Local businesses already reeling from the coronavirus shutdown may now have to come up with extra cash to pay for increased taxes and business fees should Mayor Jim Kenney’s proposed budget be approved by City Council.
“We’re sort of all worried about everything right now. But [the mayor’s budget] certainly doesn’t leave me any comfort of how viable it will be for us to come back to where we were before- to a fraction of where we were before,” said Jessie Menken, owner of Ali’s Wagon, a small retail shop in Fairmount.
The Kenney administration is proposing a 4% property tax hike, the elimination of a 1% discount on taxes for early payment, and an increase in fees for permits, licenses, and commercial trash to close an estimated $649 million budget gap for the upcoming fiscal year that starts July 1. The commuter wage tax is also going up.
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Kenney also proposed freezing previously planned reductions in the city’s businesses taxes until 2024.
For some small businesses, those cuts and tax freezes could be the difference between whether they will survive the economic crisis caused by the COVID-19 pandemic.
Jennifer Rodriguez, president and CEO of the Philadelphia Hispanic Chamber of Commerce, said what other business leaders have said: That the cost of doing business in Philadelphia is already one of the highest in the country and taxing those businesses further is not the solution to an economic crisis.
“The idea of not providing a decrease or incentive of early payment of taxes is counter-intuitive,” she said. “What we know in capitalist America is that if you want to move inventory, if you want to spike activity, you need to reduce prices.”
Rodriguez said that Philadelphia is already challenged because of its 26% poverty rate. But income levels are even more dire in the Latino community, where the poverty rate is closer to 40 percent.
“I do not know how much tax revenue you can really draw from a population of our size with the wealth challenges we have,” she said. “Adding taxes and adding fees to these already struck businesses, it is hard for me to see what the city gains from that.”
Menken, who opened her Fairmount shop 13 years ago in the same neighborhood where she raised a family, agreed that there is only so much that small businesses can pay before it’s impossible to operate.
“I don’t believe when we started (that) we paid for commercial trash. So much has been added on over the years, there’s just no room for it to go up and for it to stay a viable business.”
Menken said that she was lucky to have upgraded and expanded her shop’s website just before COVID-19 forced most brick and mortar stores to close, including hers. She’s been able to keep her business going, delivering many of the gifts and products herself.
But the online sales are only a fifth of the business she would have normally done had her store been open.
If Menken is hit with higher taxes and fees once she finally opens back up, it will make it hard for her to break even, she said.
“I totally understand that cities really need to balance budgets, but doing it on the backs of small businesses is totally self-defeating,” she said. “Taxes are to do improvements to a city. But if it puts businesses out of business, that’s a real loss.”
When asked at Friday’s news conference about the budget’s impact on businesses, the city finance director, Rob Dubow, said that the budget is a balancing act and trade offs need to be made.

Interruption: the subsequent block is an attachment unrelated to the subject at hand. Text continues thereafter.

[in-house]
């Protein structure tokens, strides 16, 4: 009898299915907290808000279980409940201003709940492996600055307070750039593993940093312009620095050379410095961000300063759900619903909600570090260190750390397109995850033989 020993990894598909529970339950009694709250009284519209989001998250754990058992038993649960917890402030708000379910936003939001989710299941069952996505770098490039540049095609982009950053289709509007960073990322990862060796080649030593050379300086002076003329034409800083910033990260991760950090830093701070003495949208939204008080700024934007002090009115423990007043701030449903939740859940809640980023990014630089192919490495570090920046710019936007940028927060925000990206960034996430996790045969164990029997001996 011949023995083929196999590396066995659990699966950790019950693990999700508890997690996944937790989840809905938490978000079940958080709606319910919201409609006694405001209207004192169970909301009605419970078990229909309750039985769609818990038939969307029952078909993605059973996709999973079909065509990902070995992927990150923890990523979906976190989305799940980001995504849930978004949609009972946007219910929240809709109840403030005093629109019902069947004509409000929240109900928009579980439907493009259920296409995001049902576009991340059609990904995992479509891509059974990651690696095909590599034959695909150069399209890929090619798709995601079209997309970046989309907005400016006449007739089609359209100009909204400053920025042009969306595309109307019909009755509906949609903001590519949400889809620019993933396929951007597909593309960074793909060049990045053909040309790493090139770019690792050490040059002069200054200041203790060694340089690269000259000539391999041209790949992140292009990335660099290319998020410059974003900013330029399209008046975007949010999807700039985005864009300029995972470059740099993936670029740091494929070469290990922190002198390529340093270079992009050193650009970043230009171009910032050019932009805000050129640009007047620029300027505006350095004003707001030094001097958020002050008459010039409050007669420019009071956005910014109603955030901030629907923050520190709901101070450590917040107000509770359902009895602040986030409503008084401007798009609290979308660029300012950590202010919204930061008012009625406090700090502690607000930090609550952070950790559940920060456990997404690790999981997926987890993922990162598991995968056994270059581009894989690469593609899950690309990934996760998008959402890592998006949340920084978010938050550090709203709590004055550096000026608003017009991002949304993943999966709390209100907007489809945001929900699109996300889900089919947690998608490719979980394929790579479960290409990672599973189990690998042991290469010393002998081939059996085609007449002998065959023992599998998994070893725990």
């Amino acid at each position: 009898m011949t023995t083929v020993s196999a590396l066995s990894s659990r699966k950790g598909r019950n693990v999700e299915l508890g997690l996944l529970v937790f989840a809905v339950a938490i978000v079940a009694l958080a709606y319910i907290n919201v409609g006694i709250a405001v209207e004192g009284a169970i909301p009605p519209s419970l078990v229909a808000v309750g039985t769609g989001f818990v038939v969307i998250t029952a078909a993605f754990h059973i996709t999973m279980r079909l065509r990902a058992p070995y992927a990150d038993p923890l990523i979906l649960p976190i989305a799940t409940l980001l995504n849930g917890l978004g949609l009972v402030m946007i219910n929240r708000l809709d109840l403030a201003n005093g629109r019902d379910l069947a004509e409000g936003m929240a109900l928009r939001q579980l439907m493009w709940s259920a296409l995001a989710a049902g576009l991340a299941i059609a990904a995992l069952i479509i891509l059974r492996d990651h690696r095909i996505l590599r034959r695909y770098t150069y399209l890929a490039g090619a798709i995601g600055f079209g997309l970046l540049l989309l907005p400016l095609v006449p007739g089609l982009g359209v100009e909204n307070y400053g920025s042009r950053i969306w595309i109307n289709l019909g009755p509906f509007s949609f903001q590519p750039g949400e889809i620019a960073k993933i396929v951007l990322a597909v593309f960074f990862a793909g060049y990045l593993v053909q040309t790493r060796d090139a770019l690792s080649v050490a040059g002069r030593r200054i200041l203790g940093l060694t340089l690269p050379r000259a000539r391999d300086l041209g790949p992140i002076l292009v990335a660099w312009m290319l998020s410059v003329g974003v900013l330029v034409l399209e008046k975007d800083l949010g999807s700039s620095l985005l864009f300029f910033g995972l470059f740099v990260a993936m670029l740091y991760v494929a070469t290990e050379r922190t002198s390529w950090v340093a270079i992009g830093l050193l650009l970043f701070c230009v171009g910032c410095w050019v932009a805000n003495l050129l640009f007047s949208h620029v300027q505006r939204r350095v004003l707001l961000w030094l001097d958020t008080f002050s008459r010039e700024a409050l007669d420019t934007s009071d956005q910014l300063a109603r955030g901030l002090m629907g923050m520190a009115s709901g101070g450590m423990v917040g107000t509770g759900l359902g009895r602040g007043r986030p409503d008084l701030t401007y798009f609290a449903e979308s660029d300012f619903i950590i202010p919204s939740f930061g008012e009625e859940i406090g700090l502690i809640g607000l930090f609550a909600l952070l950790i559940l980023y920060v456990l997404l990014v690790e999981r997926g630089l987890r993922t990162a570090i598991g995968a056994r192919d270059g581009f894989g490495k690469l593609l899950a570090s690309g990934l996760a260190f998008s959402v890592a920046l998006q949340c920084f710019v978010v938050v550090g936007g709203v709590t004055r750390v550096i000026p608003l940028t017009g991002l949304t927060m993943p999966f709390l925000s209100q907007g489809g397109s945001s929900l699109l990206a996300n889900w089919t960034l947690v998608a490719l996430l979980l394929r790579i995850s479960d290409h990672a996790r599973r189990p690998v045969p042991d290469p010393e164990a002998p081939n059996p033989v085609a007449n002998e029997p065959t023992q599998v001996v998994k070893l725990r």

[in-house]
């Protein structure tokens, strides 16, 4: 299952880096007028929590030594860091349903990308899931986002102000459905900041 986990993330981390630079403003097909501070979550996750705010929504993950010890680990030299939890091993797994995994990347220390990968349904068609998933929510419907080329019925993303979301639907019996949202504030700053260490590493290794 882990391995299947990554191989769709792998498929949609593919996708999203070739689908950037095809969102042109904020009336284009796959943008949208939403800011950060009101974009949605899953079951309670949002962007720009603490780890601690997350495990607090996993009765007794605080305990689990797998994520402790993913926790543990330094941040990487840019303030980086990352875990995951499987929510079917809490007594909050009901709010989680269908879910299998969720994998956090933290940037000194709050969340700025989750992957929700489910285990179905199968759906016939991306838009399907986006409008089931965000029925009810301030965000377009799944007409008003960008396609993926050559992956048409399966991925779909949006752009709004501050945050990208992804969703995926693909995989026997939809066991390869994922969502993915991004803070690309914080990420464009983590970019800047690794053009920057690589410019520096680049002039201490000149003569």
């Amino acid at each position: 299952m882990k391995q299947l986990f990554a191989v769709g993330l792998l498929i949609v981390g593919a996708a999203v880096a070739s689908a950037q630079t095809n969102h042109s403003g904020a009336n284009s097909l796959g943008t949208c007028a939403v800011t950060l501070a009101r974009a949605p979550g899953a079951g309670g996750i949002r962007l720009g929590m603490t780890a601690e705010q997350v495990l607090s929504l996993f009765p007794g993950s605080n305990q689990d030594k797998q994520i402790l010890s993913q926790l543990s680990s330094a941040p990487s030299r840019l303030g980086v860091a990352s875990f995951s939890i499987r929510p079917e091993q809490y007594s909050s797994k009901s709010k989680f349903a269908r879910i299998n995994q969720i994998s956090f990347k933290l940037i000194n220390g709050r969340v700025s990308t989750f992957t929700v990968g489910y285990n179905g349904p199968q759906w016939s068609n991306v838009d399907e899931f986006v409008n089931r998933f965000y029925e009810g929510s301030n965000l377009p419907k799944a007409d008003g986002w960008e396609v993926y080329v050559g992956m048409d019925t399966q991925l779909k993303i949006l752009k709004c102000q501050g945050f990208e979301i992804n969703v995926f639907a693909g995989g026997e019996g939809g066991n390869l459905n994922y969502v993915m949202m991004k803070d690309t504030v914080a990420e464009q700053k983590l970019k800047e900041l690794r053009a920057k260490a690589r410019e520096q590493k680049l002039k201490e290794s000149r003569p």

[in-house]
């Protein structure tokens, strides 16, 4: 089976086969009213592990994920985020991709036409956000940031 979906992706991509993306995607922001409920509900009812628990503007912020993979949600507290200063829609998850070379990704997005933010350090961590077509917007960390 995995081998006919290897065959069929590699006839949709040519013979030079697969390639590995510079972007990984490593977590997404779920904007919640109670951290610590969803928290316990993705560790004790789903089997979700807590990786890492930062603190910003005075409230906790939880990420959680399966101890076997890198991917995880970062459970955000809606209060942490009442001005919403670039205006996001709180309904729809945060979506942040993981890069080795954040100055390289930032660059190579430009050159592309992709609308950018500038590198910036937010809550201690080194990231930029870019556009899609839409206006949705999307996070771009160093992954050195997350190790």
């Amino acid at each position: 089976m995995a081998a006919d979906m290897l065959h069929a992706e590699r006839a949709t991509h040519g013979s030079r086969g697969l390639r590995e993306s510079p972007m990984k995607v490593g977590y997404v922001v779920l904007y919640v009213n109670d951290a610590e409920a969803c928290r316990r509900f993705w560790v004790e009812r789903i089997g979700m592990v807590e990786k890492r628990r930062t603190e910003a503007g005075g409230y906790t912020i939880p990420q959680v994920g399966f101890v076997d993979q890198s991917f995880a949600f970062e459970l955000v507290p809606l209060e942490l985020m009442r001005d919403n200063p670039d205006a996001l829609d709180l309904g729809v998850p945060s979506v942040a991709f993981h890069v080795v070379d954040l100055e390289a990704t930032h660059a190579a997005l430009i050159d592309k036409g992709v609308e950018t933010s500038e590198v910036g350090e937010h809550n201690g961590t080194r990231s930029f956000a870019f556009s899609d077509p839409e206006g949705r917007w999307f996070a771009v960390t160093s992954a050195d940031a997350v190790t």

“Most of how we got to balancing the budget we got through expenditure reductions,” Dubow said, arguing that tax increases only make up a small portion of the new plan. “We didn’t want to go so far in that it would undermine the quality of life in the city."
Kenney also countered the complaint of business leaders that Philadelphia is not business-friendly by saying that business had been booming in Philadelphia prior to the virus.
“Over the course of the last four-plus years, we’ve been successful in attracting companies and retaining companies and having companies expand in the city,” Kenney said. “It’s never perfect and we never have enough jobs and I don’t think we were in any dire crisis before this hit… I think we are holding our own.”
Rodriguez said that during the Great Recession it was the Latino-owned businesses that actually grew and expanded. She would like to see the same thing happen during this economic crisis. But in order for that to happen, she said, the city needs to invest in those neighborhoods where the Latino businesses are located.
“Not every crisis is about cutting costs to the minimum. Sometimes the best solution is actually investing,” she said.
Rodriguez also said investing in, not taxing, certain areas of the business sector.
“Equitable investment is not equal investment,” she said. “There are places in the city of Philadelphia and neighborhoods in Philadelphia where there is sufficient wealth and sufficient private resources that the public resources are perhaps not needed.”
She suggested that perhaps library services be cut in neighborhoods where the majority of people have internet and the digital divide is low, and extend hours and increase services at the libraries in the most impoverished neighborhoods.
The mayor’s proposed budget is now in Council’s hands and the body is likely to make tweaks and other suggestions.
In 2018, Kenney also proposed a similar property tax increase. Council instead reduced the amount by which the wage tax was to be cut, trimmed some departments’ budgets and hoped that tax delinquency collection would improve and bring in more revenue.
Council has to approve a budget by June 30.